Timber; very versitile and acceptable structural element in comparison.
- strong in tension and bending
- high strength/weight ratio
- Durable (with proper protection)
- easy to work with
- low modulus of elasticity (change shape under load) poor conductor of heat
- fire resistance of large structural elements is ok
- low embedded energy costs, rising energy cost makes timber an economic alternative
timber selection is based on its strength which is variable from species and from within species.
specification for use can be either
- stress grade (quality), this can be undertaken by eye, more commonly, mechanically, measuring its deflection, the modulus of elasticity can be measured and its strength estimated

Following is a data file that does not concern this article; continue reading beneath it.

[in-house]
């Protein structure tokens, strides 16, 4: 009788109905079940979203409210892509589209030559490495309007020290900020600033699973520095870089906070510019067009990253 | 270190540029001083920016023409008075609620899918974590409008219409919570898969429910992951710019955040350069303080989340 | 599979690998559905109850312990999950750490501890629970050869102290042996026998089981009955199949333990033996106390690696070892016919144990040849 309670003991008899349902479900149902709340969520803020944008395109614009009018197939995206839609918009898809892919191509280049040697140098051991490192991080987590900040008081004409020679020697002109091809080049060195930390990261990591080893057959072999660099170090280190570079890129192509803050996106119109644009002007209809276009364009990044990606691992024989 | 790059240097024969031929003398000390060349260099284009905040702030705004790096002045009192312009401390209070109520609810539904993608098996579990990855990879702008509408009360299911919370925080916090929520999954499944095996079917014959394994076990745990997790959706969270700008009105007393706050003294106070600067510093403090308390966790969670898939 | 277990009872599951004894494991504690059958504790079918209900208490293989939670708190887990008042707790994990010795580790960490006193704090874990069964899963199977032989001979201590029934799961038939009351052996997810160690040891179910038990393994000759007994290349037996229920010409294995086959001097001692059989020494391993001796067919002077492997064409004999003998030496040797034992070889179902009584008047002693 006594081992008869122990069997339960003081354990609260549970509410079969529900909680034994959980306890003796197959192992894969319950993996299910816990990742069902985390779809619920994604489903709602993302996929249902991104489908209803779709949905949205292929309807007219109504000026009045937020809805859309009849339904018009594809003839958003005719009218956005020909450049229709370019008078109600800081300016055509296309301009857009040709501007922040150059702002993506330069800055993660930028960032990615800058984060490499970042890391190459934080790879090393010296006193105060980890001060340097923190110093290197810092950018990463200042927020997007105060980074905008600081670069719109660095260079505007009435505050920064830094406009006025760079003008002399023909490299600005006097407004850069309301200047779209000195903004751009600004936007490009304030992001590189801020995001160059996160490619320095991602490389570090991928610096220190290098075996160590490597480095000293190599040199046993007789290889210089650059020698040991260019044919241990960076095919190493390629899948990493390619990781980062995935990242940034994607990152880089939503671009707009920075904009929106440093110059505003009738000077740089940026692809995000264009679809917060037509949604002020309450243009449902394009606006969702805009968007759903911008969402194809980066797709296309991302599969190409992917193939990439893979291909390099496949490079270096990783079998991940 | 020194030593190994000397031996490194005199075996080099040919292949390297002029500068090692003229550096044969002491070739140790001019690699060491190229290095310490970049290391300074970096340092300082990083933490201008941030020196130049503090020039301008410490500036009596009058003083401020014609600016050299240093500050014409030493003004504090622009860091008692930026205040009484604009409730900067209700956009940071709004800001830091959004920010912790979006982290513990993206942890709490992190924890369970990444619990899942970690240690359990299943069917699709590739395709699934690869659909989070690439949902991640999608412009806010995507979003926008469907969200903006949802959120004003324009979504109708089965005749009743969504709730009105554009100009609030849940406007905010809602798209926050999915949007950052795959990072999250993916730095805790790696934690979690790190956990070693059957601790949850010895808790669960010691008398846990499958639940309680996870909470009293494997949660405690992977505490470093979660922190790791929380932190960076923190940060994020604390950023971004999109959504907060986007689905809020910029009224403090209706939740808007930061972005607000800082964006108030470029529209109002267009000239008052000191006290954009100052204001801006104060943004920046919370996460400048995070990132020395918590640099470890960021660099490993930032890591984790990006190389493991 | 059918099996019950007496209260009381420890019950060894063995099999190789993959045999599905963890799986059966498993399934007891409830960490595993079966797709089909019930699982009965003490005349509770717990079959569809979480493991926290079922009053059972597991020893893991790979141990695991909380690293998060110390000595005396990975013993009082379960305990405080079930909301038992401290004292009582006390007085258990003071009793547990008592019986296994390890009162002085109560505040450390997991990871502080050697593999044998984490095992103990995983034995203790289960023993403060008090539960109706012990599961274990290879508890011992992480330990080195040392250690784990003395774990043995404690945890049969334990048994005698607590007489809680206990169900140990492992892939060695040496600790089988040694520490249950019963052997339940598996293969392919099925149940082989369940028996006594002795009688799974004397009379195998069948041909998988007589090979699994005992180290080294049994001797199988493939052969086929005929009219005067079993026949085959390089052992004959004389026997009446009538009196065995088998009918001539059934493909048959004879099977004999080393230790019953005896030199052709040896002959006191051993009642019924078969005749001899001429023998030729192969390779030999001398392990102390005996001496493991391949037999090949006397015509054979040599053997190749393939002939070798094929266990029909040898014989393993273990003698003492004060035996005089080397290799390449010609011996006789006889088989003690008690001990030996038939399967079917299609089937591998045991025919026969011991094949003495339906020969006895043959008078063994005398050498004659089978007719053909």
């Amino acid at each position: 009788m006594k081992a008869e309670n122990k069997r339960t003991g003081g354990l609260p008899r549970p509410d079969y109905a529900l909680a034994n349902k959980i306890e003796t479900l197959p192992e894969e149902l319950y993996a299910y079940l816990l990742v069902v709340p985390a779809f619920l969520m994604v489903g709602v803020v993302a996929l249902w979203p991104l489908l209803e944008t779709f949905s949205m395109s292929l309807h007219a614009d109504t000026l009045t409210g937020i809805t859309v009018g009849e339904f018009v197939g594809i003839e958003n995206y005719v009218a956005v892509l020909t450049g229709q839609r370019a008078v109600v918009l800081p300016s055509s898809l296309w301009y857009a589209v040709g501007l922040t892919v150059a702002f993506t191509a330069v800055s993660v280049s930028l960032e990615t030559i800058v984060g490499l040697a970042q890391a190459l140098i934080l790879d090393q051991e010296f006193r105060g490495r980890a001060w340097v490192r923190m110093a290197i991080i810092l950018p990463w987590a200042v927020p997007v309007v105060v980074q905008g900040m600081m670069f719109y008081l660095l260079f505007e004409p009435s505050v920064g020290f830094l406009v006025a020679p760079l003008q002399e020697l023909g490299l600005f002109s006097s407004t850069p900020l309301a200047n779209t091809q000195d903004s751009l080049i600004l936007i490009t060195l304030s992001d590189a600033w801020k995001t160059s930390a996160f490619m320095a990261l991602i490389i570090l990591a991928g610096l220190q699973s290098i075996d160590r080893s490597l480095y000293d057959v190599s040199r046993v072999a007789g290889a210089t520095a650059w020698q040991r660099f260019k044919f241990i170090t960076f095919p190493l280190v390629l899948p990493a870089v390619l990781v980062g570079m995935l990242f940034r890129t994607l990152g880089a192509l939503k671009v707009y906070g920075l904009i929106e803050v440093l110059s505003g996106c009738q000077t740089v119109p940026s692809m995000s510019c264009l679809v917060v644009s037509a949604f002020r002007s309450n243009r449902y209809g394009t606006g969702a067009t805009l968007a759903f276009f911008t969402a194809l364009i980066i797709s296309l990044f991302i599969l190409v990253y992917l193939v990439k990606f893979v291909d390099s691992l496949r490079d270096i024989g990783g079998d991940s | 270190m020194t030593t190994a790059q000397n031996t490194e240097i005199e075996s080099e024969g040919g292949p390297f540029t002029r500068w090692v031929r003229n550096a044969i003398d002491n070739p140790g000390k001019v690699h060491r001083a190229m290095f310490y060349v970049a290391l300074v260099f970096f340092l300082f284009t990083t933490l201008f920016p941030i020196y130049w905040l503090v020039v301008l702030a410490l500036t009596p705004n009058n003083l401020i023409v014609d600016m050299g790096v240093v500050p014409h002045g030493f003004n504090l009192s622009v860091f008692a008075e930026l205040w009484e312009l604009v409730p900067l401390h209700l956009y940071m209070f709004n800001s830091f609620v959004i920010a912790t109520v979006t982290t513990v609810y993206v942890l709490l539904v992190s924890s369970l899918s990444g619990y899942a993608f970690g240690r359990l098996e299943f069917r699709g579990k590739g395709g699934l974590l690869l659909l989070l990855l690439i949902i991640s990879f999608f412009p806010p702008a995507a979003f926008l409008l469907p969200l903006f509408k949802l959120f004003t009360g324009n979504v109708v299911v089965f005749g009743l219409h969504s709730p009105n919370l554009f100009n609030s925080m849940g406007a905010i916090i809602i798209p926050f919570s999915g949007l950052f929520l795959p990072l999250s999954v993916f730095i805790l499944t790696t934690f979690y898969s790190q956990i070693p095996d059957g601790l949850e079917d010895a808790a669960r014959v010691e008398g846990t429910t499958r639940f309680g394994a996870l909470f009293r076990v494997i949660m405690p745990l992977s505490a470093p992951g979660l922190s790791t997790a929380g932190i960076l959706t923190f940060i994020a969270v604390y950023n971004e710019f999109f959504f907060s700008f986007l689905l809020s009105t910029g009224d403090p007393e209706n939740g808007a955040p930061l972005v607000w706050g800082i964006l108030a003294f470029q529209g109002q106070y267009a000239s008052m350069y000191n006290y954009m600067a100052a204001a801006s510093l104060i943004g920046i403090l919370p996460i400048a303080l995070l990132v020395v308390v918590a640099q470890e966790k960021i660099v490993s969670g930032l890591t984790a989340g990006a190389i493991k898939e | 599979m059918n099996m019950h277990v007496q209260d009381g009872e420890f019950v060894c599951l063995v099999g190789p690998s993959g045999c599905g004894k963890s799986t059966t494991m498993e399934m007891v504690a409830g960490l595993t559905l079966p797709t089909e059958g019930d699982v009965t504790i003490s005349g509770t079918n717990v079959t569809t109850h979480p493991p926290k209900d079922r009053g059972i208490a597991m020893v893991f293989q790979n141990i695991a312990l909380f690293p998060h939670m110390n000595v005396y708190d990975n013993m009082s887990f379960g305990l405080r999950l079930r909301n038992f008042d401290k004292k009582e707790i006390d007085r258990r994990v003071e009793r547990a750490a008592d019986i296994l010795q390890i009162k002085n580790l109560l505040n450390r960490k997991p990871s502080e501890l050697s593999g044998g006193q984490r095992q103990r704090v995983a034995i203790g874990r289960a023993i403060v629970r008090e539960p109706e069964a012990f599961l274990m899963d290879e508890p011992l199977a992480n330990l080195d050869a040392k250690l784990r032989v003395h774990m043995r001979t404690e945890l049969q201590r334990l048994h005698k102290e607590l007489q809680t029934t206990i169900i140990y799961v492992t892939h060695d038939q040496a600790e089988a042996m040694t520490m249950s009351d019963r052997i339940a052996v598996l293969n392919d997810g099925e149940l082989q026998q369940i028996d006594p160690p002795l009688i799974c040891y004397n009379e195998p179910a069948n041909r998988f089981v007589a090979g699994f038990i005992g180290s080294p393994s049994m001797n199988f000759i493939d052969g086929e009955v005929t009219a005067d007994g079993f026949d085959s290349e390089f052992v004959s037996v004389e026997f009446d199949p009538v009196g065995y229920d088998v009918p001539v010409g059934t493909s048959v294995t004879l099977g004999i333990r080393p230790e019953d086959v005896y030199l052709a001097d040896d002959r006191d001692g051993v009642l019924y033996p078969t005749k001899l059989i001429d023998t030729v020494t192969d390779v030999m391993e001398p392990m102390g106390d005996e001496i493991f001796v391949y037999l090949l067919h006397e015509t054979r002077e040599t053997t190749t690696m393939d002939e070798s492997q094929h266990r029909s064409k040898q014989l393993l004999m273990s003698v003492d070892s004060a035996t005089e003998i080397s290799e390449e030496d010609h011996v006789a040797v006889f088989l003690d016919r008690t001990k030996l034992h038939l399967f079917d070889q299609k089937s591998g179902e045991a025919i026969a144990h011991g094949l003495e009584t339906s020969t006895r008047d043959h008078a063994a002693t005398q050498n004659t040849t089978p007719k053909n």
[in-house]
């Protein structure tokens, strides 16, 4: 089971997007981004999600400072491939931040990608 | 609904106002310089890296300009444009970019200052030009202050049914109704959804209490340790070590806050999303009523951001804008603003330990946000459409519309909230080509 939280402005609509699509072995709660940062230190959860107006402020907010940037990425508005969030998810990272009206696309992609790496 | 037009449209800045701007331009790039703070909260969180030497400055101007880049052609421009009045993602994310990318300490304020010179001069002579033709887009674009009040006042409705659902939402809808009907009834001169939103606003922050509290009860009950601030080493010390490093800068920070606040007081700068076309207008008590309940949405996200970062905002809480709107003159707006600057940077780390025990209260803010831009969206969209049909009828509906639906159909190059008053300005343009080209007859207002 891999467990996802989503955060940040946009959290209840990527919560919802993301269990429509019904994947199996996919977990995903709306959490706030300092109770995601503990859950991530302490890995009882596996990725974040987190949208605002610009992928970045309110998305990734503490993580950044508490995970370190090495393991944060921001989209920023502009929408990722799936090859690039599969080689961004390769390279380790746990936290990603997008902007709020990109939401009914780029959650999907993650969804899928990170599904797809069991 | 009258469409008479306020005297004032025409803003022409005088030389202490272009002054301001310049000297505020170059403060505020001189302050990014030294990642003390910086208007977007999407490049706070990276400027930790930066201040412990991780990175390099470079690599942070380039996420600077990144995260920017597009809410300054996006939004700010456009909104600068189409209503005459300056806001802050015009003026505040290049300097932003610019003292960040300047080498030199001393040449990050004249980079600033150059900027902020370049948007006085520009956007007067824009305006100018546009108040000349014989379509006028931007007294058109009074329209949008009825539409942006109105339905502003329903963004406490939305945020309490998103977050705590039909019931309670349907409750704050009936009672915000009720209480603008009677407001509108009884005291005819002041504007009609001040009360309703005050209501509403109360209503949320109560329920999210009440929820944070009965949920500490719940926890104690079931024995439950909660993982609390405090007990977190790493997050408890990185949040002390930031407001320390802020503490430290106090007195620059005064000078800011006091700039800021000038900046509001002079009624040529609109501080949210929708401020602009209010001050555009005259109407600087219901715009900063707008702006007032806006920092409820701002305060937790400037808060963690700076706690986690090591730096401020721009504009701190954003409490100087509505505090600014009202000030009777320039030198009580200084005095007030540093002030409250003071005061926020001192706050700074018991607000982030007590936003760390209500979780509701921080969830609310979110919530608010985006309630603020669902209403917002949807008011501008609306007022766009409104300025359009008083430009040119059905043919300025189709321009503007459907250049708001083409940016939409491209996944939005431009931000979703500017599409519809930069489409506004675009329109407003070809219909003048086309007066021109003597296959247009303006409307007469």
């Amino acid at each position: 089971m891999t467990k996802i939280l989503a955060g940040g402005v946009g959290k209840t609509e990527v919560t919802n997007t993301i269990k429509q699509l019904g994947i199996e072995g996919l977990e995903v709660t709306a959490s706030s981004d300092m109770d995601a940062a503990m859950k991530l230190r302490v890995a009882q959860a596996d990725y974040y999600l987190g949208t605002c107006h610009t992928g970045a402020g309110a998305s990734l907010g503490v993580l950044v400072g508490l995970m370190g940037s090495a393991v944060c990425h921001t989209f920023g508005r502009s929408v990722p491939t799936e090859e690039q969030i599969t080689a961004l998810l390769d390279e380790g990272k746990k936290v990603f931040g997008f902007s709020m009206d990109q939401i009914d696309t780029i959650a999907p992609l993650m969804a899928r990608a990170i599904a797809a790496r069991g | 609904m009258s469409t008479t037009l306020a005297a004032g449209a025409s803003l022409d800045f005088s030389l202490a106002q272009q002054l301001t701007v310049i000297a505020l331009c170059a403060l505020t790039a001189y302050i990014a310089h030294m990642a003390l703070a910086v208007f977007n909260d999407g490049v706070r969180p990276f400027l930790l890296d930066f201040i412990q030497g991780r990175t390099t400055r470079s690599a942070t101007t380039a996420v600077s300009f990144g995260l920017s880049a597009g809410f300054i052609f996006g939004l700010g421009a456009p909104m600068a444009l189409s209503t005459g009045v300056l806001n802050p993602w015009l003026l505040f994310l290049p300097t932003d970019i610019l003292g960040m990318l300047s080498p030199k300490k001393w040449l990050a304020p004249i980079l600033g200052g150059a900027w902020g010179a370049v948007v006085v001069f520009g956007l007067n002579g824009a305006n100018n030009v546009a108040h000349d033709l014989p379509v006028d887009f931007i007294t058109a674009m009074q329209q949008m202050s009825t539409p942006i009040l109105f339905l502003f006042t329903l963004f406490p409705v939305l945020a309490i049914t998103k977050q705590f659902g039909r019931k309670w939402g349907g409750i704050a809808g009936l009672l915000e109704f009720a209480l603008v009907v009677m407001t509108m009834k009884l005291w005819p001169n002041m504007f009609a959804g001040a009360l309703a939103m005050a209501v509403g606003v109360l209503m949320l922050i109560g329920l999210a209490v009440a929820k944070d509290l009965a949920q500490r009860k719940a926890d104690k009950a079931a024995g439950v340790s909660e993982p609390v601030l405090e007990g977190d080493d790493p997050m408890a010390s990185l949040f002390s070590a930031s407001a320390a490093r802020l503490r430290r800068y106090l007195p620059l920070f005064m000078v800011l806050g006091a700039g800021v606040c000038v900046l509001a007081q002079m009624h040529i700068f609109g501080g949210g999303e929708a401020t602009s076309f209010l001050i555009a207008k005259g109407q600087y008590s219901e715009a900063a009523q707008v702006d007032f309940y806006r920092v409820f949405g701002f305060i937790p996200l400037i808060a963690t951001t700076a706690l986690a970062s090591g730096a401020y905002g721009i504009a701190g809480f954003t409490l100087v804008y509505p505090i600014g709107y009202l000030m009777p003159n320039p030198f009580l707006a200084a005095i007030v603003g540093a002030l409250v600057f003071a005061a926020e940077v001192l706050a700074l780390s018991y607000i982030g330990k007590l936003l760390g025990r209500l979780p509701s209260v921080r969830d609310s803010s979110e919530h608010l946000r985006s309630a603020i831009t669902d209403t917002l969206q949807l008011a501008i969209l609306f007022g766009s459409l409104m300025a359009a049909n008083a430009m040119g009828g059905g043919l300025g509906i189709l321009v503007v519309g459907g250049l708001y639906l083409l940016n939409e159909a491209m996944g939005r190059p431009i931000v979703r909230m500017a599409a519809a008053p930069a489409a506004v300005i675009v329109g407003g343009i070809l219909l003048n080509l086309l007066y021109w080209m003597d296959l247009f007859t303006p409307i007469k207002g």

- strength classification; softwoods are weaker, and the weakest cannot be used for structural purposes, hardwoods are less often used due to their slow growing nature and related expense.
specification may be made of other properties ie resistance to fungal attack.
timber is produced in standard sizes and is more economical if specified thus.
- nails,screws,bolts,tooth plate and split ring connectors, glue, timber to timber, gang nailed
note spacing regulations to avoid splitting, bolts require washers
Masonry (bricks & Mortar) performs may of the tasks associated with a building in addition to the structural element